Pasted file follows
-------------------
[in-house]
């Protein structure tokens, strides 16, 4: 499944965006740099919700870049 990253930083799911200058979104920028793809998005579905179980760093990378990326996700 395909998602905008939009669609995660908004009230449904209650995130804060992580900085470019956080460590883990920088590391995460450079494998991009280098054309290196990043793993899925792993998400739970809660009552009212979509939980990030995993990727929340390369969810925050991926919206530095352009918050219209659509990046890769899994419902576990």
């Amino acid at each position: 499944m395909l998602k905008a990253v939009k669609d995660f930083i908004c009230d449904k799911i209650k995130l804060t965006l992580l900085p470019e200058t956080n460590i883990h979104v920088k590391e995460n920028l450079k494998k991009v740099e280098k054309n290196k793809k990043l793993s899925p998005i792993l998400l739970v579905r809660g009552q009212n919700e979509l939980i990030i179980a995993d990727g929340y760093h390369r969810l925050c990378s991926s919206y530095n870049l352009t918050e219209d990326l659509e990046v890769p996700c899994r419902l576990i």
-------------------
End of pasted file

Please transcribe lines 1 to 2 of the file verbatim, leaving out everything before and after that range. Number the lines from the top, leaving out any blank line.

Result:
[in-house]
């Protein structure tokens, strides 16, 4: 499944965006740099919700870049 990253930083799911200058979104920028793809998005579905179980760093990378990326996700 395909998602905008939009669609995660908004009230449904209650995130804060992580900085470019956080460590883990920088590391995460450079494998991009280098054309290196990043793993899925792993998400739970809660009552009212979509939980990030995993990727929340390369969810925050991926919206530095352009918050219209659509990046890769899994419902576990």